EOH fined R7.5m for falsifying previous financial results
Troubled JSE-listed technology services firm EOH has acknowledged publishing false information in its 2017 and 2018 financial results.
EOH this morning issued a statement to shareholders saying the JSE has censured the company.
It says the previously published financial information for the periods 2017 to 2018 did not comply with International Financial Reporting Standards (IFRS) and was incorrect, false and misleading in material aspects, and this incorrect information was disseminated to shareholders, the JSE and the investing public.
In these circumstances, the JSE found that EOH failed to comply with section 8.62(b) of the JSE Listings Requirements in that it failed to comply with IFRS in respect of the annual financial statements for the 2017 and 2018 financial periods.
EOH says it assisted the JSE in its investigation and admitted its failure to comply with these provisions of the listings requirements.
For these reasons and with reference to the JSE’s findings of breach, the JSE has decided to impose a public censure and the maximum fine of R7.5 million on EOH as a result of its failure to comply with important provisions of the listings requirements.
The news comes a day after Anushka Bogdanov, lead independent non-executive director of EOH and chairperson of the Social and Ethics Committee, resigned from the EOH board of directors.
The JSE considered all the relevant facts and information at its disposal in deciding on an appropriate censure and financial penalty as a result of EOH’s transgressions of the listing requirements, which include EOH’s internal review that uncovered the irregular accounting and other practices, its full cooperation and assistance in the JSE’s investigation, the current economic climate, the remedial actions undertaken by the board and the interests of shareholders, the JSE and the investing public, says EOH.
In these circumstances, it adds, the JSE has decided to suspend R2.5 million of the fine for a period of five years, on condition that EOH is not found to be in breach of material and important provisions of the Listings Requirements during the period of suspension.
This is not the first time EOH has found itself in hot water. EOH’s problems surfaced after Microsoft in February last year terminated its contract with the IT services company after an anonymous whistle-blower filed a complaint with the United States Securities and Exchange Commission about alleged malfeasance to do with a R120 million contract with the SA Department of Defence.
This led to a forensic investigation by ENSafrica revealing R1.2 billion of suspicious transactions.
Since then, the company, led by CEO Stephen van Coller, has tried to rebuild its battered image.
In a separate statement to the media, EOH says in the annual report for the 2019 financial year, EOH disclosed the historical accounting issues and discrepancies the new management team uncovered, which included various transactions that spanned various accounting topics, including revenue recognition, asset capitalisation and subsequent recovery, the timing of the recognition of liabilities and the recognition of impairment losses.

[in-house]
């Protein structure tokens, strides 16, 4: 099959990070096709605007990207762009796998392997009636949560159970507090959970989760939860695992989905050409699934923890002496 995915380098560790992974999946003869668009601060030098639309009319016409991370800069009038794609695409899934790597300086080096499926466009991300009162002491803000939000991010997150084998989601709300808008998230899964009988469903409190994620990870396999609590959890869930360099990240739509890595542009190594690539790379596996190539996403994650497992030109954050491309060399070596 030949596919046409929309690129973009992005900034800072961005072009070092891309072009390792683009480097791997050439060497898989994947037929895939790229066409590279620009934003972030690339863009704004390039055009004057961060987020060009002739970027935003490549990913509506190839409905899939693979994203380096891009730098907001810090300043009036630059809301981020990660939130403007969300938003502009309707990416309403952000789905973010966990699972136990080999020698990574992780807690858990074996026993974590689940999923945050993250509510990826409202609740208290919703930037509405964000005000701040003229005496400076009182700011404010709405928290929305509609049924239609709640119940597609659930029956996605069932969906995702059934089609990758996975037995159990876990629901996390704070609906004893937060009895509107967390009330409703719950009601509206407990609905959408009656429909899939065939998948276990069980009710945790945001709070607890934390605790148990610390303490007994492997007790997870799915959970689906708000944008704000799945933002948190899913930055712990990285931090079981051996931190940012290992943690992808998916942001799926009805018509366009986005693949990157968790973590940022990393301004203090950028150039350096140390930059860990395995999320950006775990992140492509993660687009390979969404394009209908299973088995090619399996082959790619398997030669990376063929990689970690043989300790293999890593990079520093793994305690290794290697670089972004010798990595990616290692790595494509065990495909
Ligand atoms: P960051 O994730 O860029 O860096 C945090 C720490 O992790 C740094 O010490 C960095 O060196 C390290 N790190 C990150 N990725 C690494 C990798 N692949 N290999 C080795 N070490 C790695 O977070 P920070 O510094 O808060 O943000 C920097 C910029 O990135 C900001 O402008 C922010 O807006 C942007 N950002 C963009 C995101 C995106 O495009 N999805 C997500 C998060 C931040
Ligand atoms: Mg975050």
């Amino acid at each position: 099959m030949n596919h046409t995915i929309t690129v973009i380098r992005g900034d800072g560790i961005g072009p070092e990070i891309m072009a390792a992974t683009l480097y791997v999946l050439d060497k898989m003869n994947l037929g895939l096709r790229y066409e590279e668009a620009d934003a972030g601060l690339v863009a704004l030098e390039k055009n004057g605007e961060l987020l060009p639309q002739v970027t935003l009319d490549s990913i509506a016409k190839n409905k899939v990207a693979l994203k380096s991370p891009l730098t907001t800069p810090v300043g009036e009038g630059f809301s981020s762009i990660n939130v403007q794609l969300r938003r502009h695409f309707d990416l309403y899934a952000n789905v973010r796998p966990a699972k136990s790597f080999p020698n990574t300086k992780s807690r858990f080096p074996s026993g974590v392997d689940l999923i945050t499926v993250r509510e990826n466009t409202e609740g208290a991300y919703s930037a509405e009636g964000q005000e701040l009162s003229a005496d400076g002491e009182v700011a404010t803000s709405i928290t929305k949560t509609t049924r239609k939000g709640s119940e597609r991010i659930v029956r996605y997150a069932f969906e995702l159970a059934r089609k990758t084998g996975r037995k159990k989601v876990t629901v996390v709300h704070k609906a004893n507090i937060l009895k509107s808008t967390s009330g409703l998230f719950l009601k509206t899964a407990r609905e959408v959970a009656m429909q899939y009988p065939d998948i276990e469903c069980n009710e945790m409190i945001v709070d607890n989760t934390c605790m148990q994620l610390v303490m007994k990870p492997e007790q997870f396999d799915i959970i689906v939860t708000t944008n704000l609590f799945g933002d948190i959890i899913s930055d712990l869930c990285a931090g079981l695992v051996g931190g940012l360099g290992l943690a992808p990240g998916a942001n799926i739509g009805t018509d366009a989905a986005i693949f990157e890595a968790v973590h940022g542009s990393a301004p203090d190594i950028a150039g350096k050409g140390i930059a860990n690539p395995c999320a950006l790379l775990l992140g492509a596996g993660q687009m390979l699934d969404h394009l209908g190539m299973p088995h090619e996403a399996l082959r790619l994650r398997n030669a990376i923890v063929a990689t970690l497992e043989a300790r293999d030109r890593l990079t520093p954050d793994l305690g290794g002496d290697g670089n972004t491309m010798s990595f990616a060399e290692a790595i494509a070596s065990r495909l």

False and misleading
It notes the primary focus for the 2019 reporting period was on ensuring the closing balance sheet provided a credible basis upon which investors and shareholders could make decisions.
“Although EOH is disappointed to have received a public censure and fine from the JSE, the group accepts the JSE’s finding that the FY2017 financial results and the FY2018 financial results did not comply with IFRS, were incorrectly prepared and as a result incorrect, false and misleading information was disseminated to shareholders in respect of the FY2017 financial results and the FY2018 financial results,” says the company.
“This is in line with the group’s own findings following its own internal review of the financial periods approved by the previous management team and vindicates the actions taken in restating the FY2018 financial results.”
It adds the EOH board is pleased the JSE has agreed to suspend a portion of the fine and allocate the balance to potential future costs.
“EOH has worked tirelessly to address the inherited legacy issues and ensure EOH is once again a respected name in the South African ICT sector. EOH remains committed to pursuing legal action against the main perpetrators identified during the ENSafrica forensic investigation and to try to recover losses caused by the main perpetrators of wrongdoing,” the company says.
Megan Pydigadu, EOH Group CFO, says: “The current management team and board of directors have spent a significant amount of time rebuilding EOH’s credibility through the establishment of a robust governance framework, driving transparency in the business and ensuring the accuracy and reliability of the financial information disclosed to the market, whilst continuing to resolve the remaining inherited legacy issues.
“The EOH management team remains committed to transparency and the timeous dissemination of relevant and accurate information to all stakeholders.”
The fine imposed against EOH will be appropriated in settlement of any future costs incurred by the JSE which may arise through the enforcement of the provisions of the Listings Requirements as contemplated in section 11(4) of the Financial Markets Act, 19 of 2012 read with section 1.25 of the listings requirements, which may include the investigation into the conduct of individuals that presided at the company during the periods in question and who are bound by the listings requirements.